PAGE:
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  • Jefferson Adams
    Jefferson Adams

    Is Celiac the World's Greatest Disease?

    Reviewed and edited by a celiac disease expert.

    Celiac.com 01/07/2013 - In a recent article for Mindbodygreen.com, James Maskell, calls celiac the "world's greatest disease."

    Why does he say this? Mainly because celiac disease cannot be cured or treated with pills or other standard methods. Because avoiding wheat, rye and barley is the only way to heal celiac-related damage to the gut, celiac disease helps drive home the importance of diet and nutrition in treating and preventing numerous other diseases.

    Photo: CC-- Leo ReynoldsThink about it. Numerous diseases, even those like heart disease or diabetes, which often have strong associations with poor diet, lack of exercise, etc., are treated, if not cured, with medical procedures and pharmaceutical drugs.

    It is a rare medical reality for a treatable disease to resist drugs and external cures, and for the only effective treatment to be a permanent dietary change.

    In every case of celiac disease, the treatment and cure come solely from the patient taking responsibility to avoid gluten, and to eat food that promotes gut health. This reality alerts people to the fact that certain diseases can be ameliorated or even cured by lifestyle and diet changes.

    That is why Maskell calls celiac disease the greatest disease in the world.

    Forgetting for a moment the more extreme cases, and the benefits of some conventional treatments, think of how different treatments for other diseases might be if a change of diet was the only option.

    Imagine if dietary change was the only viable option for diet-related heart disease. How many people might nip it in its infancy and reverse or control their heart disease before it ever became severe enough to require drugs or surgery?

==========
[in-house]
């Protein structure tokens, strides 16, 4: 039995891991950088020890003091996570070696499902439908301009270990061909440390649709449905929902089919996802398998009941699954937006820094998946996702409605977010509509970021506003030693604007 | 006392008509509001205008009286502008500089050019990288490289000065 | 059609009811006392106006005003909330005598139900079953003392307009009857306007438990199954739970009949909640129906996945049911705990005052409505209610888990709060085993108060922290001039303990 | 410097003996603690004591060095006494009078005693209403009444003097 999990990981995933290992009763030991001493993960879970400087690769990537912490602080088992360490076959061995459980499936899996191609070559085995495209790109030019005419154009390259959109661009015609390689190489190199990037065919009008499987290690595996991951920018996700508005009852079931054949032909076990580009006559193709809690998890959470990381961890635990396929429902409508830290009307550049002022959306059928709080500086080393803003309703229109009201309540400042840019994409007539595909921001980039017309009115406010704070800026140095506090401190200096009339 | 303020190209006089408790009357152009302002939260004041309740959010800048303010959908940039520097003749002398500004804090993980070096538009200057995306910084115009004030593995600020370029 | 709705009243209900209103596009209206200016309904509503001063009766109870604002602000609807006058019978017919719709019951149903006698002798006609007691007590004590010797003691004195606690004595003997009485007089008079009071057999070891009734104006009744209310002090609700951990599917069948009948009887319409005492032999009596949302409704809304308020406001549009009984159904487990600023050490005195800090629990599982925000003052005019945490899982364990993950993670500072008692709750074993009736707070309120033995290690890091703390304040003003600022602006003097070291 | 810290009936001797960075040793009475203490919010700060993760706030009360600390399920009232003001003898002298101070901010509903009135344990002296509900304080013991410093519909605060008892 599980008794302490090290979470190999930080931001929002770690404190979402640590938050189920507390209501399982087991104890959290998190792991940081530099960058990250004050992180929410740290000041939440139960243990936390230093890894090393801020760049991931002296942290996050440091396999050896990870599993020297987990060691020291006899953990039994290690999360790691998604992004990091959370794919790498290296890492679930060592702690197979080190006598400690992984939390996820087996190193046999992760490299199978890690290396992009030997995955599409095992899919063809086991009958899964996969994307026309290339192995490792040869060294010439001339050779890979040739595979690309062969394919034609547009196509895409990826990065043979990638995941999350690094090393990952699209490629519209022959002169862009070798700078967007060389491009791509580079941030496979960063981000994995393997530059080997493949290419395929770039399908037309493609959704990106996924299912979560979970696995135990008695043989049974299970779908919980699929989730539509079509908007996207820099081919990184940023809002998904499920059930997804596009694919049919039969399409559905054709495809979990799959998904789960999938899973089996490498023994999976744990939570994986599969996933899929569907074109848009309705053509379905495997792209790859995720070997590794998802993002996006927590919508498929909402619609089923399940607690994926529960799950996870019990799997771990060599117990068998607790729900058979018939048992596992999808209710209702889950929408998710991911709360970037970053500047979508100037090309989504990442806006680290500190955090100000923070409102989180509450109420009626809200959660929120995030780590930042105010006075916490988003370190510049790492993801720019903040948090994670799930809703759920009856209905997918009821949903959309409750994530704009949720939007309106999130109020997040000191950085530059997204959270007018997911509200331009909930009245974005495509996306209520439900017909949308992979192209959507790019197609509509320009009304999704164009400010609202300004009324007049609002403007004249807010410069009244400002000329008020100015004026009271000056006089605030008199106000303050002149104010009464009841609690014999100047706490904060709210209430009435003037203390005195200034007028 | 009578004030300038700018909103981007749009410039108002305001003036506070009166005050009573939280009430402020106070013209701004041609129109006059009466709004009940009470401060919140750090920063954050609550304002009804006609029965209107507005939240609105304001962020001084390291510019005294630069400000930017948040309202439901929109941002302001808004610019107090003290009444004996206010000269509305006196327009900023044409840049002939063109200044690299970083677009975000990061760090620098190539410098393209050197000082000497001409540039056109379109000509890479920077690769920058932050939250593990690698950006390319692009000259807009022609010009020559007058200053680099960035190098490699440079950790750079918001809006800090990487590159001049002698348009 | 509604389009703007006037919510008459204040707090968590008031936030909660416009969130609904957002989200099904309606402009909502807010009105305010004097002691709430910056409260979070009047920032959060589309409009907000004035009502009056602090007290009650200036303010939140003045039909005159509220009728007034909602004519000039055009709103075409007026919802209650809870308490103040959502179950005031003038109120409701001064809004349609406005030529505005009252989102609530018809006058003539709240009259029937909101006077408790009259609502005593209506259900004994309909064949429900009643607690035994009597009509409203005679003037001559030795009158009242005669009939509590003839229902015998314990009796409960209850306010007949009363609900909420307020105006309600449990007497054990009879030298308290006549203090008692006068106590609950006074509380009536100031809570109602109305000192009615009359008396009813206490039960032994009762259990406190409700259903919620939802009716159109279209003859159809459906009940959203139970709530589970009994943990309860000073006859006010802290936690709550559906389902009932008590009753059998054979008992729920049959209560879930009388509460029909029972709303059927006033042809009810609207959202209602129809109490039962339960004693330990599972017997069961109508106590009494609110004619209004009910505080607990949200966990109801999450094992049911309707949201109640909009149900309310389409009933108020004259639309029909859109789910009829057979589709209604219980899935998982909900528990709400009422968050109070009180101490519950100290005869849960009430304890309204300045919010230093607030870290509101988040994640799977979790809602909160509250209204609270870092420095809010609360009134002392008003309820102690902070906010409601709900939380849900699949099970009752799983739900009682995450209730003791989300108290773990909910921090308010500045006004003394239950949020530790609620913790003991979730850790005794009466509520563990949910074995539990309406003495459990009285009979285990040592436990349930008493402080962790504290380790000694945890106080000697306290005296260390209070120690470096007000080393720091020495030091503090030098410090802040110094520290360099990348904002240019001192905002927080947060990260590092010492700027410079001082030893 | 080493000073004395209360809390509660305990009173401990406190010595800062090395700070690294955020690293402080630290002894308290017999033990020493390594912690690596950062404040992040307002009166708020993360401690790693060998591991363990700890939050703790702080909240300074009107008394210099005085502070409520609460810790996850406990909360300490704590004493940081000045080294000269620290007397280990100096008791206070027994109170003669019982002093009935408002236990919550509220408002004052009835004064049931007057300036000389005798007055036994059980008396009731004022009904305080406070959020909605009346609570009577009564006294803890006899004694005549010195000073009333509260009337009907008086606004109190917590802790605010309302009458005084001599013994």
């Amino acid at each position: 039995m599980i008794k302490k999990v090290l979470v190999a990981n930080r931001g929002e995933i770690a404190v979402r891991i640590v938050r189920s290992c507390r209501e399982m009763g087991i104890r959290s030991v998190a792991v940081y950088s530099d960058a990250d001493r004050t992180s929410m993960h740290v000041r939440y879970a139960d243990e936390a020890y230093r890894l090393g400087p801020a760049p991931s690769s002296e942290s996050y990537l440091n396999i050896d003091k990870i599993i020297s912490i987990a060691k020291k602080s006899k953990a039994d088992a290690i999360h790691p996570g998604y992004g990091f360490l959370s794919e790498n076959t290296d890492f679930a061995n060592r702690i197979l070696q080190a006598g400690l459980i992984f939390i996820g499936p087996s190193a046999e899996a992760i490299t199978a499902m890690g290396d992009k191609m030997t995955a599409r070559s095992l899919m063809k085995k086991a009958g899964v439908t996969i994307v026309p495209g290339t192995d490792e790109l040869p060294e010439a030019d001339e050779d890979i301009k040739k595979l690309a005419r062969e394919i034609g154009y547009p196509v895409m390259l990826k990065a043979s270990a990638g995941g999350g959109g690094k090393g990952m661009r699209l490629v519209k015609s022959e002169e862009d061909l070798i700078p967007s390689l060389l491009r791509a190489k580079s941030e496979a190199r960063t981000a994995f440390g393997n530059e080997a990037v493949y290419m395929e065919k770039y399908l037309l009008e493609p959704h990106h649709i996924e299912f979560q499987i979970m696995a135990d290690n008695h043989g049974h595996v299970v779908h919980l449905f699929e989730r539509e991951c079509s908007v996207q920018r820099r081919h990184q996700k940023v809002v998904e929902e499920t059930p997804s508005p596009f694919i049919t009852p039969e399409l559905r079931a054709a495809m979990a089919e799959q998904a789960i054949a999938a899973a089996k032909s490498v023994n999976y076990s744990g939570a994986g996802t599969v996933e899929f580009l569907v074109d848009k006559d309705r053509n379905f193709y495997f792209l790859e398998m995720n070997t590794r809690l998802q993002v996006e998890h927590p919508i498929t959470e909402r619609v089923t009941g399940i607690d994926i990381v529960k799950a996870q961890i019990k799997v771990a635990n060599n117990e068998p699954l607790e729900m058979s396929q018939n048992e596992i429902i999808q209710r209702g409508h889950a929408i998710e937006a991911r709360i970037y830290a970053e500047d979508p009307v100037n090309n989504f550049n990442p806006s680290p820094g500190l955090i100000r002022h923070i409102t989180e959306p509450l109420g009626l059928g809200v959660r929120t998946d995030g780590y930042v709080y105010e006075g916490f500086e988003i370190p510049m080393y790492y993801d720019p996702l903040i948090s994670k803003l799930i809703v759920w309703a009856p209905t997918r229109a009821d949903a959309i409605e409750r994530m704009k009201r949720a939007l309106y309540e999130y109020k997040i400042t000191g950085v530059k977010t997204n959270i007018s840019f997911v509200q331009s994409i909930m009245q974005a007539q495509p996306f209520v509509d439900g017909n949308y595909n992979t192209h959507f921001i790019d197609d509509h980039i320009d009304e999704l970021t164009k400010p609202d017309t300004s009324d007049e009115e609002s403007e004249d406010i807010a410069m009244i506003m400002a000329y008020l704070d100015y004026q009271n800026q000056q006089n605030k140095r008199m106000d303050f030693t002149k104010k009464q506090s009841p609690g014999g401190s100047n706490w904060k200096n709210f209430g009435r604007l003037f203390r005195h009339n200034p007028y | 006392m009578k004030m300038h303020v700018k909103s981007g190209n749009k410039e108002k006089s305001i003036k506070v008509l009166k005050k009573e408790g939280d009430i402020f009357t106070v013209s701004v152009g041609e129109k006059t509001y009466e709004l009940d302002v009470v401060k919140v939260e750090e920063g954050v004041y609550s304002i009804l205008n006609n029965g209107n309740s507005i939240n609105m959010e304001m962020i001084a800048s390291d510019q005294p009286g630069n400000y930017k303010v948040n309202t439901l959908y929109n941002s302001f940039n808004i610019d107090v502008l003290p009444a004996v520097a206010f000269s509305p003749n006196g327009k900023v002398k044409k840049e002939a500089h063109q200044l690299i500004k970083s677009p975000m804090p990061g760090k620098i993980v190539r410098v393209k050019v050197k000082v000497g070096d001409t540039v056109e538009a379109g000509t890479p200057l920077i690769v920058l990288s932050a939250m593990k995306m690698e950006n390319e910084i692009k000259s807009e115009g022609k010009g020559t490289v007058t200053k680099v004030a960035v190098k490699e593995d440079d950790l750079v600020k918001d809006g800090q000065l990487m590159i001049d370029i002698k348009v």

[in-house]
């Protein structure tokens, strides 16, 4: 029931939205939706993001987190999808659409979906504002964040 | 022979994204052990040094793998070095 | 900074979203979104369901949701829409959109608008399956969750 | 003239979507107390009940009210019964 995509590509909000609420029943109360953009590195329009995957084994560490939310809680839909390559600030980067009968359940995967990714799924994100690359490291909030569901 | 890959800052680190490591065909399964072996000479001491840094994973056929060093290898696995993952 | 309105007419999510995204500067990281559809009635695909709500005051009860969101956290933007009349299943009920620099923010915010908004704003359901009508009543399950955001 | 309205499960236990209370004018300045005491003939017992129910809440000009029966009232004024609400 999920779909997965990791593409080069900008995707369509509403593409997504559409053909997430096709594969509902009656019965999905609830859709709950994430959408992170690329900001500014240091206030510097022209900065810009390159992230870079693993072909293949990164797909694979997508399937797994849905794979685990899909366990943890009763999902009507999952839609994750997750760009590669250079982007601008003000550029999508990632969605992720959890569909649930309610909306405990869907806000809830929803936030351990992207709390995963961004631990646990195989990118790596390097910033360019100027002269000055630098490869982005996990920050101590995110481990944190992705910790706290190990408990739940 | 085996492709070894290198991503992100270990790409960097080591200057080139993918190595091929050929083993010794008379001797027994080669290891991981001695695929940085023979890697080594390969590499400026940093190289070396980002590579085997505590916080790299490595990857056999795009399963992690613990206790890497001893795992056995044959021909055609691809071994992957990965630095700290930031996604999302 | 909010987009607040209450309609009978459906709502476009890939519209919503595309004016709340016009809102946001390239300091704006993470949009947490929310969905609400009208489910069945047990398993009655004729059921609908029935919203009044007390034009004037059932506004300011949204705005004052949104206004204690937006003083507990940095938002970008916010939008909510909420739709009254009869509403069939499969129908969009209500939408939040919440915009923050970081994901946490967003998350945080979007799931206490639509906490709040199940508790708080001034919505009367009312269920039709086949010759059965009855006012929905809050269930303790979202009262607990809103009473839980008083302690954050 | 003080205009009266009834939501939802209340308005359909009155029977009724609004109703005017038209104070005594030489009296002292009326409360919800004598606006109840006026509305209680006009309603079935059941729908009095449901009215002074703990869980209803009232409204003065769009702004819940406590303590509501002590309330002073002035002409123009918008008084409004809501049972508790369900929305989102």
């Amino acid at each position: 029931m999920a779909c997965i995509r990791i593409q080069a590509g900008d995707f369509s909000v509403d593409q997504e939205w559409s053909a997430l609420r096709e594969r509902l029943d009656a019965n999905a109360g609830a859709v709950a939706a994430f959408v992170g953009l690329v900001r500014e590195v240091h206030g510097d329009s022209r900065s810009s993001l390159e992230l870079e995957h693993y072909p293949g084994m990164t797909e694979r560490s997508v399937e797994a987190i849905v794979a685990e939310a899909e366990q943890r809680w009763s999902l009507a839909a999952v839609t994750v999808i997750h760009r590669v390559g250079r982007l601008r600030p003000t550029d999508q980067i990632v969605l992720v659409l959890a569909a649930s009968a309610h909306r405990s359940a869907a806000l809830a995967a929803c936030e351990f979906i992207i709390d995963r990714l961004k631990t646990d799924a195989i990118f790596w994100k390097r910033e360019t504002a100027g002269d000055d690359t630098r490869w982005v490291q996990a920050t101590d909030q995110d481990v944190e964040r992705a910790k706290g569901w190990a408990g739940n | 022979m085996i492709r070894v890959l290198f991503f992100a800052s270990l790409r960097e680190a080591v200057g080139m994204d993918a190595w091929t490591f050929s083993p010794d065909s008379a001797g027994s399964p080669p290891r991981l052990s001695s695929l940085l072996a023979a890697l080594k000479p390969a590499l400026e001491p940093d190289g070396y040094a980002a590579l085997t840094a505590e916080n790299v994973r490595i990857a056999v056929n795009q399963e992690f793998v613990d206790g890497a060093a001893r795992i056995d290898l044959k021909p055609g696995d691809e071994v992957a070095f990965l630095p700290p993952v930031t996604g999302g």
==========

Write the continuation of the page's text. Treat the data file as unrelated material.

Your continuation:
Think how different the food landscape in America would be if doctors told patients with diet-related heart disease and diet-related pre-diabetes that a change of diet was the only option.

    When doctors have to tell patients that the only solution to their disease is a dietary shift, the doors open for "awareness of integrative or functional approaches to health."

    Given that many of the growing health epidemics (obesity, diabetes, metabolic syndrome, etc.) in America have strong dietary components, will celiac disease promote a greater awareness and stronger reliance on the role of diet in treating disease? We can only watch and hope. And, according to Maskell, if we are one of the several million Americans with celiac disease, we can count our blessings.

    Do you have celiac disease? Do you agree with John Maskell's view? What has celiac disease taught you about the relationship between diet and good health?


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    No complaints about the quality of the writing, but I, too, find the idea that celiac disease is "great" very offensive. I'm 54 and apparently have had it my entire life, but only got diagnosed a few weeks ago. Who knows what damage it has done to me? My 3 young adult children all have symptoms as well and have gone gluten-free.


    It is expensive to buy the gluten-free baked products. It's difficult to eat with other people or in restaurants. Having food allergies as well, I find the recipes that are gluten-free are also full of yummy herbs, spices and other foods that I cannot eat. Is that great? I'm not feeling it.


    And lastly, by saying that people can completely control this, the author by default lays the blame squarely on the person with celiac disease if they have continued symptoms or cannot get it under control. I'm diligent about trying to be 100% gluten-free, but last week I inadvertently used a can of broth that had gluten in it. If I'd bought the same brand, same broth in a box instead of the can, it would've been gluten-free. But not having an encyclopediac memory (hello brain fog) I bought the wrong broth. The response when I called the manufacturer was that they hadn't labeled it as gluten-free. True, but they also didn't label their gluten-free brands as gluten-free either. Nor did they add "contains gluten" to any of their products. Some contain gluten, some don't. No labeling to help us out in the stores.


    My genes are not my fault. If I can't get my antibodies to zero, it's not for lack of effort, commitment or education. It's just difficult and that author's implication that it's easy to do is insensitive.